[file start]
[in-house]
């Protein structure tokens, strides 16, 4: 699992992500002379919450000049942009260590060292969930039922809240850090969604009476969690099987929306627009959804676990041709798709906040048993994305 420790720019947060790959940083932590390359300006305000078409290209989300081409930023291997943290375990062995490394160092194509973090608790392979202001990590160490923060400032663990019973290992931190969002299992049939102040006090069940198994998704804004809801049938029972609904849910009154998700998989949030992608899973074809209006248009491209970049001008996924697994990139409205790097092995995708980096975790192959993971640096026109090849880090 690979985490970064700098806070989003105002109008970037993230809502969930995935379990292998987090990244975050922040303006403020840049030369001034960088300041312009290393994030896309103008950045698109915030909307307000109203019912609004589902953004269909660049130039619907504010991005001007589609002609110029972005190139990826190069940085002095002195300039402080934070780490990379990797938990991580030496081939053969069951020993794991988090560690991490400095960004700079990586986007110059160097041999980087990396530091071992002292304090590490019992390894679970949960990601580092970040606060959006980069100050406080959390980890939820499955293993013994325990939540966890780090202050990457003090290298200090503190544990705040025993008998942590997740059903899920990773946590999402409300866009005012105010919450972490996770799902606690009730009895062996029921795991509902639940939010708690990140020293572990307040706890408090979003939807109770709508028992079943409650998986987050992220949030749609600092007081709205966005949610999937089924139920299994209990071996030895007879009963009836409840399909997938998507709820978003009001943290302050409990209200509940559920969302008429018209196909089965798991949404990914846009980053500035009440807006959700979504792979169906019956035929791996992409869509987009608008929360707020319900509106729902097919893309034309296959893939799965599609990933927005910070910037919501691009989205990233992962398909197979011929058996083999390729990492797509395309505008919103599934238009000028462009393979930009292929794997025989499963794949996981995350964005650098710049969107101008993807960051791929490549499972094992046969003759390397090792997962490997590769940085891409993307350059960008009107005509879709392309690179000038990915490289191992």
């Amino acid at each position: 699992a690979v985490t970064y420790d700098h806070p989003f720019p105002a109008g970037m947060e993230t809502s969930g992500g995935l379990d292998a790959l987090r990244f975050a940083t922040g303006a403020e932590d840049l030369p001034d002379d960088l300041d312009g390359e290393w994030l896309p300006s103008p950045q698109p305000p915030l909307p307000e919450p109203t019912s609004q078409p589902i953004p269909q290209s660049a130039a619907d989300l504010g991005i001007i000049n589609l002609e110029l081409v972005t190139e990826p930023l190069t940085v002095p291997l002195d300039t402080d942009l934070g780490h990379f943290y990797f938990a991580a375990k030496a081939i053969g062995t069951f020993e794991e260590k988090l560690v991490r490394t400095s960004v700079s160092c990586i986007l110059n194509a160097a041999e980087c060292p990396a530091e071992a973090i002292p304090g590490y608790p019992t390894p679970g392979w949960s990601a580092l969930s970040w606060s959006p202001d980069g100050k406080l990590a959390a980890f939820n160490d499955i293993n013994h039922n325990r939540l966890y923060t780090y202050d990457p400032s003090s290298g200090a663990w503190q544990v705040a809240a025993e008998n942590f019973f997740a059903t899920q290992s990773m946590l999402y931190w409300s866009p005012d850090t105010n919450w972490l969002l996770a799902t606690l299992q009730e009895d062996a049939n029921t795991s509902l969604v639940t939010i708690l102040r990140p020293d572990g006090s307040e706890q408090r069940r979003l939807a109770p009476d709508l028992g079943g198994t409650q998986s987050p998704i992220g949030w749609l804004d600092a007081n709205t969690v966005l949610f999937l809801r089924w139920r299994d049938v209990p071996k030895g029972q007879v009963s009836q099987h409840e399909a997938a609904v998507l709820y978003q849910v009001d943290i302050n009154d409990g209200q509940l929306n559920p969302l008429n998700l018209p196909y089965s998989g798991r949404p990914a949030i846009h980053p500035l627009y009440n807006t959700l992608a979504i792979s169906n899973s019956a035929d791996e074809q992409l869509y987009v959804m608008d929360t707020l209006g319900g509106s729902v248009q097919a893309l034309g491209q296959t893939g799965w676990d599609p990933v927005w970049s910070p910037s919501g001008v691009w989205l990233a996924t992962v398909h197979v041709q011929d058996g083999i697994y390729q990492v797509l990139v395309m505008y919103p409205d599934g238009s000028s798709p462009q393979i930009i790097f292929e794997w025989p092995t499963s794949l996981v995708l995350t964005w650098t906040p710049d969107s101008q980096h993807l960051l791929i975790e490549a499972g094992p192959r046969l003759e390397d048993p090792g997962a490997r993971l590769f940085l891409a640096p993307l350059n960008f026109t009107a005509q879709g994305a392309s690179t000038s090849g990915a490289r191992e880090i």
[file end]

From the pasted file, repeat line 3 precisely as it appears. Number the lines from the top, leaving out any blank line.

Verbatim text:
């Amino acid at each position: 699992a690979v985490t970064y420790d700098h806070p989003f720019p105002a109008g970037m947060e993230t809502s969930g992500g995935l379990d292998a790959l987090r990244f975050a940083t922040g303006a403020e932590d840049l030369p001034d002379d960088l300041d312009g390359e290393w994030l896309p300006s103008p950045q698109p305000p915030l909307p307000e919450p109203t019912s609004q078409p589902i953004p269909q290209s660049a130039a619907d989300l504010g991005i001007i000049n589609l002609e110029l081409v972005t190139e990826p930023l190069t940085v002095p291997l002195d300039t402080d942009l934070g780490h990379f943290y990797f938990a991580a375990k030496a081939i053969g062995t069951f020993e794991e260590k988090l560690v991490r490394t400095s960004v700079s160092c990586i986007l110059n194509a160097a041999e980087c060292p990396a530091e071992a973090i002292p304090g590490y608790p019992t390894p679970g392979w949960s990601a580092l969930s970040w606060s959006p202001d980069g100050k406080l990590a959390a980890f939820n160490d499955i293993n013994h039922n325990r939540l966890y923060t780090y202050d990457p400032s003090s290298g200090a663990w503190q544990v705040a809240a025993e008998n942590f019973f997740a059903t899920q290992s990773m946590l999402y931190w409300s866009p005012d850090t105010n919450w972490l969002l996770a799902t606690l299992q009730e009895d062996a049939n029921t795991s509902l969604v639940t939010i708690l102040r990140p020293d572990g006090s307040e706890q408090r069940r979003l939807a109770p009476d709508l028992g079943g198994t409650q998986s987050p998704i992220g949030w749609l804004d600092a007081n709205t969690v966005l949610f999937l809801r089924w139920r299994d049938v209990p071996k030895g029972q007879v009963s009836q099987h409840e399909a997938a609904v998507l709820y978003q849910v009001d943290i302050n009154d409990g209200q509940l929306n559920p969302l008429n998700l018209p196909y089965s998989g798991r949404p990914a949030i846009h980053p500035l627009y009440n807006t959700l992608a979504i792979s169906n899973s019956a035929d791996e074809q992409l869509y987009v959804m608008d929360t707020l209006g319900g509106s729902v248009q097919a893309l034309g491209q296959t893939g799965w676990d599609p990933v927005w970049s910070p910037s919501g001008v691009w989205l990233a996924t992962v398909h197979v041709q011929d058996g083999i697994y390729q990492v797509l990139v395309m505008y919103p409205d599934g238009s000028s798709p462009q393979i930009i790097f292929e794997w025989p092995t499963s794949l996981v995708l995350t964005w650098t906040p710049d969107s101008q980096h993807l960051l791929i975790e490549a499972g094992p192959r046969l003759e390397d048993p090792g997962a490997r993971l590769f940085l891409a640096p993307l350059n960008f026109t009107a005509q879709g994305a392309s690179t000038s090849g990915a490289r191992e880090i």